In what Atherton Councilman Rick DeGolia called "a huge win for us," the governing board of the San Mateo County Libraries Joint Powers Authority (JPA) has agreed to advance the town approximately $10 million in property tax revenues to help it pay the costs of building a new library.
DeGolia announced the JPA's decision at a Sept. 19 City Council meeting.
The town has been working since June to redesign its new civic center, which includes a library and an administration/police building, after the lowest of the only two bids the town received to build the complex came in around $15 million over budget.
Council members had vowed to reduce the projected cost of the library to $16 million, about the amount of property tax revenues the town expected to have to build the library. But council members balked at making cuts to the size and design of the library to get to that figure and asked the JPA board to instead approve advancing the tax money to the town.
The library is to be funded with property tax revenues that are set aside for library use only. Currently all library property taxes go to JPA member towns or cities that generated them. But Atherton and the other JPA members recently voted to change that arrangement and, in the future, will give half the funds exceeding what is needed to run the libraries back to the library system.
In anticipation of the JPA board's approval of the advance, the council voted on Aug. 17 to make only $3 million in cuts to the library design, leaving its size and most of its design features intact.
The JPA board voted to have the staff of the town and the library system work out the details of the advance after the town gets bids and knows how much the building will cost.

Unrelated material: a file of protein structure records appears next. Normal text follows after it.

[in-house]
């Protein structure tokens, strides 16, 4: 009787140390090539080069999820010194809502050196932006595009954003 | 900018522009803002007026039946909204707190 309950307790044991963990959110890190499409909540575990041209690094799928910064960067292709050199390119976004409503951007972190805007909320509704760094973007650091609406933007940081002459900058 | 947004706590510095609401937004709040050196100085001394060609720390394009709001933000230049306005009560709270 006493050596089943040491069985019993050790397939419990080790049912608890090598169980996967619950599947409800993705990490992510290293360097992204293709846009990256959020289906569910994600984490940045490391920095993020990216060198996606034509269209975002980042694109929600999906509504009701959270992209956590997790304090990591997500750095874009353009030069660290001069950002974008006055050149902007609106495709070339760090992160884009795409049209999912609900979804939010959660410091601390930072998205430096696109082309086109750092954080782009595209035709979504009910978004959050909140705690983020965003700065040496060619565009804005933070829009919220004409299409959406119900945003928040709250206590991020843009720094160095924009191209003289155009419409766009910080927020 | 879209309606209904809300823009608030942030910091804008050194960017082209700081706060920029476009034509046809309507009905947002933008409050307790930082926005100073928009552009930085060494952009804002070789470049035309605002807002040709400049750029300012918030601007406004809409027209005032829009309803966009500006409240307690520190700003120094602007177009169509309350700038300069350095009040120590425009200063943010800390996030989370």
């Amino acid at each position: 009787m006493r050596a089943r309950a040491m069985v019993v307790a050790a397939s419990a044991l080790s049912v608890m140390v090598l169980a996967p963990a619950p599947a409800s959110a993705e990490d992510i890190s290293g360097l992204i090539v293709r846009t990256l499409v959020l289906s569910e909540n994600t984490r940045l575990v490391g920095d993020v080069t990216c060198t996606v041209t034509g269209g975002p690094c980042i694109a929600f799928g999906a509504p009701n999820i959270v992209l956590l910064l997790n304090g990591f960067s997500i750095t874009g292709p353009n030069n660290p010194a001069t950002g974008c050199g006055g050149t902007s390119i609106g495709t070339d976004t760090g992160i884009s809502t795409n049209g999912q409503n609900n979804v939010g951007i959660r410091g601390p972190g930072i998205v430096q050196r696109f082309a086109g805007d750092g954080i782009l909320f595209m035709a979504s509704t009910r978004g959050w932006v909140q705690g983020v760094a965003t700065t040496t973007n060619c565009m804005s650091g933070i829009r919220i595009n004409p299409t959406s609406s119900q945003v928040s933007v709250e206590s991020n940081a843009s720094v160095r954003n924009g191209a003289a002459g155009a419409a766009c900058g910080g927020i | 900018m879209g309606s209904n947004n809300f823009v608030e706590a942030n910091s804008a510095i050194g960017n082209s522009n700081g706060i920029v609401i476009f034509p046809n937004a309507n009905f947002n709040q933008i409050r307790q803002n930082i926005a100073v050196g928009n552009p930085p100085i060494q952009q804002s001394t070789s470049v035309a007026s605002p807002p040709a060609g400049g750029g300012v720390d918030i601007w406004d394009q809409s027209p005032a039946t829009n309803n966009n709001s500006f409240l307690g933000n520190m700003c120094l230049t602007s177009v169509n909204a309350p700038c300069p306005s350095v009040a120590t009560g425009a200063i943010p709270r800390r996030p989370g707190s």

DeGolia said the JPA board approved the advance of the money because "it meant so much to them to not sabotage" the design that had earlier been approved for the library.
City Manager George Rodericks said the current estimated cost of the library, including contingencies and redesign costs, is $22.9 million. The advance of the property tax revenues would give the town slightly more than that to build the library, he said.
Council members also came to an agreement on two design changes to the civic center's administration/police building that they could not agree on at an earlier meeting.
Council members said they want the roof of the Santa Barbara Mission style building to be a combination of clay tile and asphalt shingles, with the shingles in areas not visible to the public and where solar panels might be installed.
Council members also agreed to make a new council chamber and emergency operations center an alternative design that can be built if the bid comes in low enough for the town to afford it.
Council members had been warned at an earlier meeting that their failure to eliminate the new council chamber from the plans and to reduce the size of the building's lobby meant donors of as much as $2 million could withdraw their pledges. The warning came from Didi Fisher, a former Atherton council member and mayor who is one of the heads of the Atherton Now group, which has raised $6.5 million for the new civic center.
While some council members said they did not want to make the council chamber and emergency operations center optional, council member Mike Lempres said structuring the plans in that way will " show the taxpayers generally that we're trying to be prudent."
"I'm a little scarred from our last experience" of receiving a bid 40 percent higher than estimates, he said. Lempres said he doesn't trust the figures consultants and town employees have provided that say the town can afford the slimmed-down civic center design. "I have zero confidence in those numbers," he said.
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